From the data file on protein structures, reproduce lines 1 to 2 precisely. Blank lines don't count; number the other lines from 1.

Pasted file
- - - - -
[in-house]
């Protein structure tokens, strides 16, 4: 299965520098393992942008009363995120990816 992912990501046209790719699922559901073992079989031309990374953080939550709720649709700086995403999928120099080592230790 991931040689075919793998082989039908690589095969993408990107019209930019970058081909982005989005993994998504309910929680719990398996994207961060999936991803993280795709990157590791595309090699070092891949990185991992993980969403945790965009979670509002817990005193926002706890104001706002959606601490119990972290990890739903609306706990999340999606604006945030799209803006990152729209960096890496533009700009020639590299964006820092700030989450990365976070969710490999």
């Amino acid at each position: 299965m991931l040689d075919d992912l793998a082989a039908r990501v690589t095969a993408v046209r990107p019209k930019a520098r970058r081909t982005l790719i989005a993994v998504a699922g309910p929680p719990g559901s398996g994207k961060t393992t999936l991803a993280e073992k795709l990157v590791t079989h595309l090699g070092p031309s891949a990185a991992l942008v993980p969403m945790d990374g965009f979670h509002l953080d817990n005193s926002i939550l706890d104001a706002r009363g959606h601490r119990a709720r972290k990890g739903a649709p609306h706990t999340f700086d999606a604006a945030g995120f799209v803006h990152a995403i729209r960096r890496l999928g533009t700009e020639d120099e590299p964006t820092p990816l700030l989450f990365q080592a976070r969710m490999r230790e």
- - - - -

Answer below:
[in-house]
């Protein structure tokens, strides 16, 4: 299965520098393992942008009363995120990816 992912990501046209790719699922559901073992079989031309990374953080939550709720649709700086995403999928120099080592230790 991931040689075919793998082989039908690589095969993408990107019209930019970058081909982005989005993994998504309910929680719990398996994207961060999936991803993280795709990157590791595309090699070092891949990185991992993980969403945790965009979670509002817990005193926002706890104001706002959606601490119990972290990890739903609306706990999340999606604006945030799209803006990152729209960096890496533009700009020639590299964006820092700030989450990365976070969710490999």